This new version (version 1.1) is downloadable from here! Just as last time, the easiest way to install is to click the link on your phone (make sure you allow for installation from Unknown sources in your phone Settings). If you have any trouble, please let me know at http://twitter.com/larmendotcom. If you've tested any of the versions, please send feedback as well via Twitter!

tisdag 15 oktober 2013

The Larmen.com Italian Coffee Guide, further updates

No news about the Google Play situation, so I'll just keep posting updates here instead.
Some smaller adjustments made since last time: the typeface for the coffee descriptions was adjusted, a divider line was added to make the detailed coffee view more coherent, and everything was put inside of a scrollview. I was also experimenting with a frame around the descriptive text, which didn't work out at all. The final result is screenshot at the bottom below. I believe that the text body continuing below the screen edge should be enough to indicate the scrollable nature of the view.

Ideally I'd like to have another version of the application developed and testable before deciding which one gets to be the "final" one, with the navigational structure mentioned in my last blog post. To get there I have tested to different approaches, each with their own set of drawbacks: the first idea was to utilize the built-in ExpandableListView class in Android, and have each Header (coffe type) item have one child (their descriptive text). Since that setup is built more for a categorizing I came into some complications, which led me to the second approach of dynamically hiding and showing content in a regular ListView.
More to come on that..!

lördag 12 oktober 2013

The Larmen.com Italian Coffee Guide, Google Play update

For some reason the application is not up on the Google Play market yet, despite it being set to status "Published" in the developer console. In the meantime you can download it from my Dropbox via this link. The easiest way to install the app is to enable "Install from unknown sources" in your phone's settings, and then visiting the aformentioned link via your phone. Alternatively you can of course message the link to your phone via the messaging service of your choice. Nerds like me will just push it via adb shell :)

On a more positive note, I today had the chance to perform some observation of first-time users of the app. One thing that's apparent is that it is not at all clear enough that the starting screen coffee cups are just there for illustrative purposes. This leads to maybe 15-20 seconds of pointless tapping on the screen before heading up to the upper left corner to get to the menu. This will be the first thing in the order of business for the next version.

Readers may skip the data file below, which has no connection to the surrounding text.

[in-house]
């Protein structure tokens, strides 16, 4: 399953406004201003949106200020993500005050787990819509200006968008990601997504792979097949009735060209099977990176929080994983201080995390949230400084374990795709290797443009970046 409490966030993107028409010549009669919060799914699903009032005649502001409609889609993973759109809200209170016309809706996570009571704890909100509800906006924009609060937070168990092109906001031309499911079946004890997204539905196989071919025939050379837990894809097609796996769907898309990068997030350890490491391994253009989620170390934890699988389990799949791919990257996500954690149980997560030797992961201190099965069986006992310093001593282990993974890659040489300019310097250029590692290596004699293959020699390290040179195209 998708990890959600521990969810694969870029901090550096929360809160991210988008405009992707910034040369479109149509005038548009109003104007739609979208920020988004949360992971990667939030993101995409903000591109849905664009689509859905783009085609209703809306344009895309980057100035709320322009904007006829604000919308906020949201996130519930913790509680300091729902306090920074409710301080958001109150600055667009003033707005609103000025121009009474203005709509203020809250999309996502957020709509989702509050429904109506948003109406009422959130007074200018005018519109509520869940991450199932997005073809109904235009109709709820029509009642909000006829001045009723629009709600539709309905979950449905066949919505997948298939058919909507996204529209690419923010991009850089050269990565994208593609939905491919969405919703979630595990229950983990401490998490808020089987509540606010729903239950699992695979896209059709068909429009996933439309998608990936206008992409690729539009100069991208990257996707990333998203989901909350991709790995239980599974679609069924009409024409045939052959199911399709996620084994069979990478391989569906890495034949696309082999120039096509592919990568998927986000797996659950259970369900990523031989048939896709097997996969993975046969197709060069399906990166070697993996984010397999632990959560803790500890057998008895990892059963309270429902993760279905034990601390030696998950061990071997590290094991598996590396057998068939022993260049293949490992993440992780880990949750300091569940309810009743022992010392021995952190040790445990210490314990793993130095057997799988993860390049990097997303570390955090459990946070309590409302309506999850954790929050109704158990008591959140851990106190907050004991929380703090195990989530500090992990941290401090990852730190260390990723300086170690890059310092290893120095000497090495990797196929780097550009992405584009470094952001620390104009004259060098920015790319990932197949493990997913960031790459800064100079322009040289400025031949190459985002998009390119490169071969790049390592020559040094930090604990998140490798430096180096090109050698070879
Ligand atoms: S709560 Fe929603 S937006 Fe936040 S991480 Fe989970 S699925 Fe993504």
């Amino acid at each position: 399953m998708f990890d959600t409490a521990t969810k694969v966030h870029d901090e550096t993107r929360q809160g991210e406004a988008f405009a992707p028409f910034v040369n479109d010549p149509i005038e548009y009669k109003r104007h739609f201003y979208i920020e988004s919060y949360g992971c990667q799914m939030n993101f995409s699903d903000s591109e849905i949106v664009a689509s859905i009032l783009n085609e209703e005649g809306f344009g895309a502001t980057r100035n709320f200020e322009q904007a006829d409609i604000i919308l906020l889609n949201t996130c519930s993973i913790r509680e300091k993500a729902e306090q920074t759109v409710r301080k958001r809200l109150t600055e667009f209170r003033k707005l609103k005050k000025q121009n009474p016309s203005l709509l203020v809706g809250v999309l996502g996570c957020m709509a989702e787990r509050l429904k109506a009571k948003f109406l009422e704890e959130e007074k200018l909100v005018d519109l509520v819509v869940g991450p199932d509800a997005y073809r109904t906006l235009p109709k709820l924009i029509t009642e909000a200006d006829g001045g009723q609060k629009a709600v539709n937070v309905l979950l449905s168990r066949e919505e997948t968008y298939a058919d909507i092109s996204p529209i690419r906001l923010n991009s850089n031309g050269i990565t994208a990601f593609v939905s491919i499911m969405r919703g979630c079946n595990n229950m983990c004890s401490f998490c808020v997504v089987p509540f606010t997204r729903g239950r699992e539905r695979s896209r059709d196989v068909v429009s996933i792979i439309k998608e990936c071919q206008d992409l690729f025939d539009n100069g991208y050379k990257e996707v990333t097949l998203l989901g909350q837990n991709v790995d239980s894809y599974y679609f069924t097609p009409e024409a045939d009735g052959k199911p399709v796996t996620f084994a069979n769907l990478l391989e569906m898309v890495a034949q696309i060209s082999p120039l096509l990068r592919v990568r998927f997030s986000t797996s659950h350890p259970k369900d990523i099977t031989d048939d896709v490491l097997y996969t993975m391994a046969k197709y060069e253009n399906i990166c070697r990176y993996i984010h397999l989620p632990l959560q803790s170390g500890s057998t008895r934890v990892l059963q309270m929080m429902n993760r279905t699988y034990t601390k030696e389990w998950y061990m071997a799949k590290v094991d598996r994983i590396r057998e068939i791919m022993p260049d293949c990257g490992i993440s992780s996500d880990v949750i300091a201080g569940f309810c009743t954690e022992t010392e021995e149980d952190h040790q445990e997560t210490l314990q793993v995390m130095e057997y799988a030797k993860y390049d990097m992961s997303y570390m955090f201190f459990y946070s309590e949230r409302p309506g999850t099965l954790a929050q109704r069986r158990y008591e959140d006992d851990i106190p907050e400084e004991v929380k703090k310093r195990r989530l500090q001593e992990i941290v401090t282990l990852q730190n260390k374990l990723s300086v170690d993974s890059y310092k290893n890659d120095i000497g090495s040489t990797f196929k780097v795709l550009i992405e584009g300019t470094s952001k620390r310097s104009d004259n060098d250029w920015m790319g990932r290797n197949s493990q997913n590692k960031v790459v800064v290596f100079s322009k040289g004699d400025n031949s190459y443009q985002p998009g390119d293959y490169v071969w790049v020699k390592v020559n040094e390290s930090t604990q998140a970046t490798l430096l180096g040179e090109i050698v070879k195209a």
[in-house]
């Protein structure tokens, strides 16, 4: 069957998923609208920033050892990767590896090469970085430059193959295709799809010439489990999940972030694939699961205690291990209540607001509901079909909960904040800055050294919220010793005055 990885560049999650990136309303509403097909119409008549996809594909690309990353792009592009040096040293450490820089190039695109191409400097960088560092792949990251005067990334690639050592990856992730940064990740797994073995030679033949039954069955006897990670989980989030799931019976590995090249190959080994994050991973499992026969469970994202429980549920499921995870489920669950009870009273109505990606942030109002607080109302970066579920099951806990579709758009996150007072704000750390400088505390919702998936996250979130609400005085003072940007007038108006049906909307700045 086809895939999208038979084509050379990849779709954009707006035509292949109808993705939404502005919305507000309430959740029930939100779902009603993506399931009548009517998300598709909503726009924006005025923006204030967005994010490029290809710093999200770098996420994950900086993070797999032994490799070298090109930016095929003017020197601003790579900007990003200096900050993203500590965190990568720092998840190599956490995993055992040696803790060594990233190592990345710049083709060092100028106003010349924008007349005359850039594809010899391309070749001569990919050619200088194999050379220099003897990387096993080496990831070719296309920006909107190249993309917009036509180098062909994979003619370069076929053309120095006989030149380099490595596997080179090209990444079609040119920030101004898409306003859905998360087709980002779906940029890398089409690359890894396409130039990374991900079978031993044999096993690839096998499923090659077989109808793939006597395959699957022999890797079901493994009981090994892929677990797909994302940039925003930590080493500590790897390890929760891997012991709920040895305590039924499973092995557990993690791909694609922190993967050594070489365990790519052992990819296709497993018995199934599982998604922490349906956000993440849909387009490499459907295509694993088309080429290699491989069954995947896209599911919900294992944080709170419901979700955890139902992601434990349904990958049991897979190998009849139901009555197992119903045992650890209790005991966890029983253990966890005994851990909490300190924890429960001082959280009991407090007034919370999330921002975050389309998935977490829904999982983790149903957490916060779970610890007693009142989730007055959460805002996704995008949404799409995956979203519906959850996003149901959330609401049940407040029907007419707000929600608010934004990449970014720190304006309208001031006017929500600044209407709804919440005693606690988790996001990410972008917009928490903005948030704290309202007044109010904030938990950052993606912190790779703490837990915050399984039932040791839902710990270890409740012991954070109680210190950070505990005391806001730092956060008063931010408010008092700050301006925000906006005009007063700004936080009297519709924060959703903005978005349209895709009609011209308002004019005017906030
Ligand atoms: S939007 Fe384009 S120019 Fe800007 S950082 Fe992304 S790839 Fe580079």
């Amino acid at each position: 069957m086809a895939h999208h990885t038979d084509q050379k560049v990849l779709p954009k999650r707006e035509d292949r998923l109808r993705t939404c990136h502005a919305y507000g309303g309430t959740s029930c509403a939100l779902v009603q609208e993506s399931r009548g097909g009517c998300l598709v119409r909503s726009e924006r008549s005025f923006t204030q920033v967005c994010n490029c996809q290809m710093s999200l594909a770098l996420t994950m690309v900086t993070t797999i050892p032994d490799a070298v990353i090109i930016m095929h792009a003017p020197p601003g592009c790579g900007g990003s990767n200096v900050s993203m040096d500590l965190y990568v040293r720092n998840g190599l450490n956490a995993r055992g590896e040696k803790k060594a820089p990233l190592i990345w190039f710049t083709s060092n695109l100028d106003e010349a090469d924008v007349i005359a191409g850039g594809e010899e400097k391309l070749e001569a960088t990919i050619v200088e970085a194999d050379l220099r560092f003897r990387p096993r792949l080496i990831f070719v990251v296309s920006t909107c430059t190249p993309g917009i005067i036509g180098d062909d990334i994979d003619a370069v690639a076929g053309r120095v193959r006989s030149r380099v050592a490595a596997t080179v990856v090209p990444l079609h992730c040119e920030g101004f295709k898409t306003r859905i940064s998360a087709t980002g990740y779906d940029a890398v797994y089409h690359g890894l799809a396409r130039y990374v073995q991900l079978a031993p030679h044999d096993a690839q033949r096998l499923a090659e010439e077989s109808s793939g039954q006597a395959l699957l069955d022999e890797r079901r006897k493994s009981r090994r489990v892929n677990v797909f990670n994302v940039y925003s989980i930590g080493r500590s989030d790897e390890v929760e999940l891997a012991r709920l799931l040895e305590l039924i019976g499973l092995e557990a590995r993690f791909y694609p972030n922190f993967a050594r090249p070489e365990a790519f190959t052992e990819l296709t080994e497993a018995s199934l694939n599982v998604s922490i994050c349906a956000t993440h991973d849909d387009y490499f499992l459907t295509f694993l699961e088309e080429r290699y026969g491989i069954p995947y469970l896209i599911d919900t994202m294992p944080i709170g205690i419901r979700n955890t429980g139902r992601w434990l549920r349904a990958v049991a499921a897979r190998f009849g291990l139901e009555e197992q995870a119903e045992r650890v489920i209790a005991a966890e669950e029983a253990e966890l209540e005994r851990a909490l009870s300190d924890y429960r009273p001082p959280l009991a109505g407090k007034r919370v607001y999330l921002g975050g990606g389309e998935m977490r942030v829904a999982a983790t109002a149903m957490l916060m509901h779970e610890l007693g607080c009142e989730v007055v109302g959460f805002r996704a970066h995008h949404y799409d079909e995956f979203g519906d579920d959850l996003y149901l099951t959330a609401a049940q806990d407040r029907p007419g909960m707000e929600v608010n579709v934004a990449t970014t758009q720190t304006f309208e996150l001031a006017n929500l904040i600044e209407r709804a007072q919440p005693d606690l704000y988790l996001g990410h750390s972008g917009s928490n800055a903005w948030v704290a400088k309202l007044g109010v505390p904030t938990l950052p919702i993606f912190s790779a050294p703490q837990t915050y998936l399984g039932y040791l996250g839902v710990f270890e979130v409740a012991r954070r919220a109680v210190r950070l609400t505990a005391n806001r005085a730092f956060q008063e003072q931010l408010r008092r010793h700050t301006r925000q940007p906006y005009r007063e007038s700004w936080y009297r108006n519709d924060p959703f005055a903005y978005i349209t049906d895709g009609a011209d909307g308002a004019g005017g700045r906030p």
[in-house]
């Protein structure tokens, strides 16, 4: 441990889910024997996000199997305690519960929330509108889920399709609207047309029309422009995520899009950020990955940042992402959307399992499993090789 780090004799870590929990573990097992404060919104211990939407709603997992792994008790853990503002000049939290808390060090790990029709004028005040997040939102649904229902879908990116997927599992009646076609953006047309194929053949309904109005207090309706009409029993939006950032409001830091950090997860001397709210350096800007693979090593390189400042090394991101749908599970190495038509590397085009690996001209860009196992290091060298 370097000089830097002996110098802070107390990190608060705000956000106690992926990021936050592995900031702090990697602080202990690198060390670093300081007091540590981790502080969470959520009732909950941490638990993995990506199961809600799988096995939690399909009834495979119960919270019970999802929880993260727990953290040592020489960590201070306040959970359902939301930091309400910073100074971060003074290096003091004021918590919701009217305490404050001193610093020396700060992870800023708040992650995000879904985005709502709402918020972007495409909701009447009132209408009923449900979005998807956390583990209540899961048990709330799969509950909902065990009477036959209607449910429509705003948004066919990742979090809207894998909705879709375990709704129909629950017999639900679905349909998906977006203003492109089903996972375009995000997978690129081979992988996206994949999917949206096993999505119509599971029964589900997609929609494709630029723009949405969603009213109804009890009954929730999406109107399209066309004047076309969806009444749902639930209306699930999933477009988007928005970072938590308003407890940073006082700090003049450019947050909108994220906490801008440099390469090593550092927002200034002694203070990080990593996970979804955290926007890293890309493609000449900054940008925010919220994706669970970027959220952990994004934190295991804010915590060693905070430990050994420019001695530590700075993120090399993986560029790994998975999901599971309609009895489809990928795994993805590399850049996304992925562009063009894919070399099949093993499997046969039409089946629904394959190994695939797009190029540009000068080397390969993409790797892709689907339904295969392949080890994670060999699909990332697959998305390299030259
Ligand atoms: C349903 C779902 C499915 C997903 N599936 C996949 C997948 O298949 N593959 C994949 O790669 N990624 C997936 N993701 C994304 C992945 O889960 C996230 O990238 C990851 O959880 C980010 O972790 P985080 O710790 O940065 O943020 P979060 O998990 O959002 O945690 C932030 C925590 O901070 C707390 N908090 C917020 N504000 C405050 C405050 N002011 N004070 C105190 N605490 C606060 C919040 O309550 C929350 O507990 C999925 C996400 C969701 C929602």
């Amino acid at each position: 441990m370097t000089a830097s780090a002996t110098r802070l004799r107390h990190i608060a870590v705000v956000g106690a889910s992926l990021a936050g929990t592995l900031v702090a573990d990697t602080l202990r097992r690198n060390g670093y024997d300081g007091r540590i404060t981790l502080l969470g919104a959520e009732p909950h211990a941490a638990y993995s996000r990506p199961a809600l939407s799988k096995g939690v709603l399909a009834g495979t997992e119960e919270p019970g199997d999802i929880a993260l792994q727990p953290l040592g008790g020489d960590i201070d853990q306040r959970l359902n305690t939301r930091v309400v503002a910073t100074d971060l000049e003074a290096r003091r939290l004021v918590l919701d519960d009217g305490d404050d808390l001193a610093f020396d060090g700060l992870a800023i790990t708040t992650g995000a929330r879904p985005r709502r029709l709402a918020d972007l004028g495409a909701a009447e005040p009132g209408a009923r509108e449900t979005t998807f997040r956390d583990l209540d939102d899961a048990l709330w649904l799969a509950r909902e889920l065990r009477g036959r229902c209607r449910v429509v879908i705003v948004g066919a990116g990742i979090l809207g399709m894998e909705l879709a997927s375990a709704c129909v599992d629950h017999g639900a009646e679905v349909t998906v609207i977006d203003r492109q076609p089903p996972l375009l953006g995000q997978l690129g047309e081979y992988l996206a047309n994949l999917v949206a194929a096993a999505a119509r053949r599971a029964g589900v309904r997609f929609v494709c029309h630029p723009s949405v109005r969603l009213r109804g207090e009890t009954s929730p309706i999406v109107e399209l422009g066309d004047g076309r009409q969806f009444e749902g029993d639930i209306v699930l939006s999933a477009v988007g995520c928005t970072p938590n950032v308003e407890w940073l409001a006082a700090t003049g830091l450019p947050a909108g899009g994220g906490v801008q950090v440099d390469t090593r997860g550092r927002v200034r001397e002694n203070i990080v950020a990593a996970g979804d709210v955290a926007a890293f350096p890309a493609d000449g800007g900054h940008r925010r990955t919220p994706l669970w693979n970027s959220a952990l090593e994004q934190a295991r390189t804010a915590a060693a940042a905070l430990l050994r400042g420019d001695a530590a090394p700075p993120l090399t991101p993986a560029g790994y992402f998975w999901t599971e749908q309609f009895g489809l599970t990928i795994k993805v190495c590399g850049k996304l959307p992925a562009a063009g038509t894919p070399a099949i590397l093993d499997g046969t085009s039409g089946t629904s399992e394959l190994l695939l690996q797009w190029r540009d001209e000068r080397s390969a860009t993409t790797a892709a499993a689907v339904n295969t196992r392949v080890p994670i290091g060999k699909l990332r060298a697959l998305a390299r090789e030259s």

As I see it I now have some alternatives, in the order of time commitment from quickest to slowest:
a) Make the coffee cups to links to actual content (creating a number of other problems)
b) Re-design static starting page to more clearly indicate that it's not interactive (waste of space perhaps?)
c) Displaying something else on there (my original plan was to perhaps have photos or interviews, etc.)
d) Redesign the whole navigational structure (which I'm not very happy with), and design something that makes sense in just ONE layout, something I practiced while sketching a media player for an internship application (see below)

Testing and reworking will continue throughout the coming week, keep your eyes peeled!

torsdag 10 oktober 2013

The Larmen.com Italian Coffee Guide, part 4

Today was spent in crunch mode together with Filip, and it certainly payed off in the end: The Larmen.com Guide to Italian Coffee is now uploaded to the Google Play Store! It should be up in a few more hours, and I'll update this post with the link as soon as I can see that it's live.

We still have a long //TODO-list, and a potential navigational re-design in the works, so stay tuned!

tisdag 8 oktober 2013

The Larmen.com Italian Coffee Guide, part 3

Today work continued with another pass at asset management for the Coffee Guide-application. Inspired by a talk by TAT founder Hampus Jakobsson, who encouraged us to "release, release, release" I've decided to get a working version up on Google Play, before possibly developing and expanding the application.
This is mainly a way to get user feedback. Although late in the process, I hope to get as much constructive feedback as possible. I do realize that getting user feedback this late in the process requires special tools - during my thesis we tested two differing mixed-fi prototypes, and tried to get feedback via comparison. I think I'll go for a similar approach with the Coffee Guide. This also seems to be the most common case in the industry, where most software is iterated upon, not created from scratch.

As per usual, the differing screen sizes and densities prove to be a hassle on Android. Luckily Filip once more jumped in to provide assistance with asset creation, and also whipped up a nifty Photoshop script to down-scale in steps from the largest xxdpi bucket and going lower. As the image indicates I had some emulator fun, testing all the fresh assets.